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School districts interpret WASL results positively

The scores are out and Oak Harbor students continue to show improvement.

And while Coupeville’s scores declined over last year, students in the district beat out the state average scores in almost every area and grade level.

The state Office of the Superintendent of Public Instruction released Washington Assessment of Student Learning (WASL) results showing that Oak Harbor’s fourth, seventh and 10th grade students are more proficient in most areas than indicated in last year’s scores. Additionally, Oak Harbor’s students’ scores largely exceeded the state average.

Coupeville’s 2002 scores reveal declines in proficiency levels in all areas except fourth-grade reading and seventh-grade writing. However, their scores exceeded the state average in all areas except fourth-grade writing and math.

And, Coupeville fourth-graders show a raised reading level over last year (a seven-percent increase), which is a strong indicator of student improvement, said Bill Myhr, superintendent of Coupeville School District.

Students with test scores in the bottom 25 percent fall into level one, Myhr explained. In the 2002 WASL reading results for fourth graders, no Coupeville student fell to level one. The goal, Myhr said, is to bring students from level one to two, then to levels three and four during their kindergarten through 12th grade education.

“We consider this test not a test of our students, but of our adult instructional system,” Myhr said. The adult instructional system includes all adults in a child’s life, as well as social and environmental factors, from a child’s birth on.

“We’re still pleased with our WASL progress,” Myhr said, despite the decrease in proficiency scores in the district over last year’s. “We see it . . . as a need to continue to improve in our instructional system.”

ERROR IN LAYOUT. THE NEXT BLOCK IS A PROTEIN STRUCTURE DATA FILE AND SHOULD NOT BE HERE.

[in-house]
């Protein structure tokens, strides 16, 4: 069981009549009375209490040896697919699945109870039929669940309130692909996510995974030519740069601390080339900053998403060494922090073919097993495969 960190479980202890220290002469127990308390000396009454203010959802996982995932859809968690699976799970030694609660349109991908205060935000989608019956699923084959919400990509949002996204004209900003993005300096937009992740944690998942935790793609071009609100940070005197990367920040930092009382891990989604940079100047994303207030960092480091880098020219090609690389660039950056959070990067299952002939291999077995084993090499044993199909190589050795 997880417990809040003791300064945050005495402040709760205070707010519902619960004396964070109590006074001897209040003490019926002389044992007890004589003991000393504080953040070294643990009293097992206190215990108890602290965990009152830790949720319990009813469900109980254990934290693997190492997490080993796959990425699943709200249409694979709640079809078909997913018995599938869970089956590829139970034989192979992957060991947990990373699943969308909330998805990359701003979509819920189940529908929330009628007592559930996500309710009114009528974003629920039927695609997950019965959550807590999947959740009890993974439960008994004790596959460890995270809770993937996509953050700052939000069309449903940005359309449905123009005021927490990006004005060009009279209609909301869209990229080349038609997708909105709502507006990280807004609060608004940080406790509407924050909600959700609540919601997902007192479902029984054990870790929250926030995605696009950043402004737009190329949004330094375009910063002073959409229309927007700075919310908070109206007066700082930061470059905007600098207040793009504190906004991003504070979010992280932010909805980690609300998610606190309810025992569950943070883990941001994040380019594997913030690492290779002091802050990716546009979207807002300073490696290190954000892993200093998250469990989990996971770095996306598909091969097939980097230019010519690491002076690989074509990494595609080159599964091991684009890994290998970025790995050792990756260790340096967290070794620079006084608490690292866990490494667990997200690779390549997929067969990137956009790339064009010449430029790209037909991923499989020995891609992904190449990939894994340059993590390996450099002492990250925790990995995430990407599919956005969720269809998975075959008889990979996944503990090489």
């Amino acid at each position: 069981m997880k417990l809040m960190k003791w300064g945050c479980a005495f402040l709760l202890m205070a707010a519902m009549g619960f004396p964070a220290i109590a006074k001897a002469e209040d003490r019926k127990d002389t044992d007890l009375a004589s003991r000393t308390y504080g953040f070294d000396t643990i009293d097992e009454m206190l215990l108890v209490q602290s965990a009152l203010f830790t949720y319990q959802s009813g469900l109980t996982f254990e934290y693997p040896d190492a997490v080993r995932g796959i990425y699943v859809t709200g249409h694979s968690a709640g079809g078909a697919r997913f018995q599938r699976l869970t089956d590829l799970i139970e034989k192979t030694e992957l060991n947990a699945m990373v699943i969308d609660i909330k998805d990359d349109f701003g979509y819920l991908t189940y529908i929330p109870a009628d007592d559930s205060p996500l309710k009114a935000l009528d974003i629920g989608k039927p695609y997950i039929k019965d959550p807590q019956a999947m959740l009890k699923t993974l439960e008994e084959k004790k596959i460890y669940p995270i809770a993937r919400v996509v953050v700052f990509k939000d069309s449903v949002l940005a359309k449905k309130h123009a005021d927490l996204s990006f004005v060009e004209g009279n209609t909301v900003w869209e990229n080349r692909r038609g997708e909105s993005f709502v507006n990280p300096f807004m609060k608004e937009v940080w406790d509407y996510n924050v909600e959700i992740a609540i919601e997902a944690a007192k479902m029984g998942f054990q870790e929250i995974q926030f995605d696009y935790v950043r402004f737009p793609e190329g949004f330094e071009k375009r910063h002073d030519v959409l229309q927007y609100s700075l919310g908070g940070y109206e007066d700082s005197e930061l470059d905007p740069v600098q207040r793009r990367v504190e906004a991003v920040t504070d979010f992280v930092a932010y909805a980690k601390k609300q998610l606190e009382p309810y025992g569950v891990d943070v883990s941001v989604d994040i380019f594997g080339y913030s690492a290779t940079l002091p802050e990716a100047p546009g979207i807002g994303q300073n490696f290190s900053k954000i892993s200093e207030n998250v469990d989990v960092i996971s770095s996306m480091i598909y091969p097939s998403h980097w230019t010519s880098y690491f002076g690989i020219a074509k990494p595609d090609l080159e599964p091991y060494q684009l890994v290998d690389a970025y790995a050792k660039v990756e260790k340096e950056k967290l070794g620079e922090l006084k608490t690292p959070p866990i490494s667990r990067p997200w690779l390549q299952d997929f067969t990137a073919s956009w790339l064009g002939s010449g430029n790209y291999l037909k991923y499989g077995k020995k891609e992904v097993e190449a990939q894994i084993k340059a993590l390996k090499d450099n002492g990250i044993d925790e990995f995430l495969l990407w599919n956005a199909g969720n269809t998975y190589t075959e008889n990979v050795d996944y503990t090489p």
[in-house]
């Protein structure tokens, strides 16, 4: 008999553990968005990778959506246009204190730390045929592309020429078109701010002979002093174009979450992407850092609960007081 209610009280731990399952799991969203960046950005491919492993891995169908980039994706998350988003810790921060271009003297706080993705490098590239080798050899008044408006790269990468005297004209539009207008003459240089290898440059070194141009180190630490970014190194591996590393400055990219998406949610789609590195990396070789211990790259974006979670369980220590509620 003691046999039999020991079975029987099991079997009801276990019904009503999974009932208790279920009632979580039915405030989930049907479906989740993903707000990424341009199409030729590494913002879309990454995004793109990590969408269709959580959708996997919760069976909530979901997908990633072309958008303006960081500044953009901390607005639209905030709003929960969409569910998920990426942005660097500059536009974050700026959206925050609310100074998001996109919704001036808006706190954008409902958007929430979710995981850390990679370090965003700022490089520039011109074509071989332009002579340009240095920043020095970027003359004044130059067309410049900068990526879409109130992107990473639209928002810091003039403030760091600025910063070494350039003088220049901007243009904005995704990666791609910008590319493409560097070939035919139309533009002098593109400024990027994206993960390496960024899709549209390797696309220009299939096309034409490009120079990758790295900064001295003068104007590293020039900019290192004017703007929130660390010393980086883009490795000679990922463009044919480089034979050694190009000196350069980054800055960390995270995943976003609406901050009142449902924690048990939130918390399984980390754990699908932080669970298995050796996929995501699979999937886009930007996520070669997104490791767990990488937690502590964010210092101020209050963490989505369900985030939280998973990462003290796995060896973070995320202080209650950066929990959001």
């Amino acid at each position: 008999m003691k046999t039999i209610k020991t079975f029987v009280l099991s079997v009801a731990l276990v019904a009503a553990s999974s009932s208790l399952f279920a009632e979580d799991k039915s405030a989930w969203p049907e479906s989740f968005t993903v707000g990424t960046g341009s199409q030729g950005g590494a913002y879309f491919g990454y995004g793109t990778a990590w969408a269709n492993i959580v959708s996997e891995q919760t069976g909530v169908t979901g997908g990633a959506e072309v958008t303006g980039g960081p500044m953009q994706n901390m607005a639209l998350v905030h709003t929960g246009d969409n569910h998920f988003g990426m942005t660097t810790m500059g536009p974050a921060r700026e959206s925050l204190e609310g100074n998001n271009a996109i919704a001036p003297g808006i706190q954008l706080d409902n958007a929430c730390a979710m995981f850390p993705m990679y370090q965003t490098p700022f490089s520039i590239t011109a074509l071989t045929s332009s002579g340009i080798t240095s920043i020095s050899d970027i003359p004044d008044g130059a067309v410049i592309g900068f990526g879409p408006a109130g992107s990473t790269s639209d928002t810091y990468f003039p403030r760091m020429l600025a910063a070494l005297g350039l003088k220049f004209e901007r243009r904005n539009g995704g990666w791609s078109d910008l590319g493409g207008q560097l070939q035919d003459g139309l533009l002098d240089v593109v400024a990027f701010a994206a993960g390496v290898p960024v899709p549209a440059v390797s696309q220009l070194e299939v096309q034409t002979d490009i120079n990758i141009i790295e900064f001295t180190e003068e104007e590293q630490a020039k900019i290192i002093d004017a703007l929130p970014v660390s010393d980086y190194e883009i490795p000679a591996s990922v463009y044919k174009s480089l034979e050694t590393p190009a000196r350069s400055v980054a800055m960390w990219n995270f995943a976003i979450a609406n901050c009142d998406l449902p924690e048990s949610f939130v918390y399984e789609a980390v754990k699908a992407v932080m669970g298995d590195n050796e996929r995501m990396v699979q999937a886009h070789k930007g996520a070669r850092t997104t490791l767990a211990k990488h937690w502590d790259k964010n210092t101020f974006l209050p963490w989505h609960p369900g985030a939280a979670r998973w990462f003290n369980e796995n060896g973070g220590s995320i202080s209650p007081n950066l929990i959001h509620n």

This includes a partnership between all adults in a child’s life. For Coupeville fourth graders who do not pass the WASL, remedial efforts include an individual educational plan, including agreement between the students, parents, teachers and principal, Myhr said.

For Oak Harbor Schools, 2002 WASL results are expected to show even better after scores are adjusted at the end of this month, said Charisse Berner, curriculum director.

“OHHS reports had errors that when adjusted will increase the number of students meeting the standard in grade 10,” Berner wrote in a report to the school board.

In her written analysis Berner noted that all three grade levels made gains in mathematics scores, with the most significant gain in the seventh-grade. Additionally, approximately five-percent more fourth-graders met the standard in writing than in the 2001 WASL.

Last year North Whidbey Middle School scored dramatically better than Oak Harbor Middle School in all areas. In the current year’s results, Berner reported that both middle schools’ scores improved in all areas. The gap in the scoring between the two schools narrowed as well.

Berner also noted that Olympic View Elementary students’ scores dropped in reading and listening. Olympic View students were unexpectedly uprooted at testing time, when the interim school site where they were attending classes was closed due to air quality concerns.

“We anticipated this trend in the results at OVE due to the relocation at testing time,” Berner said.

The WASL is an achievement test administered each spring to fourth, seventh, and 10th-graders at every public school in the state.

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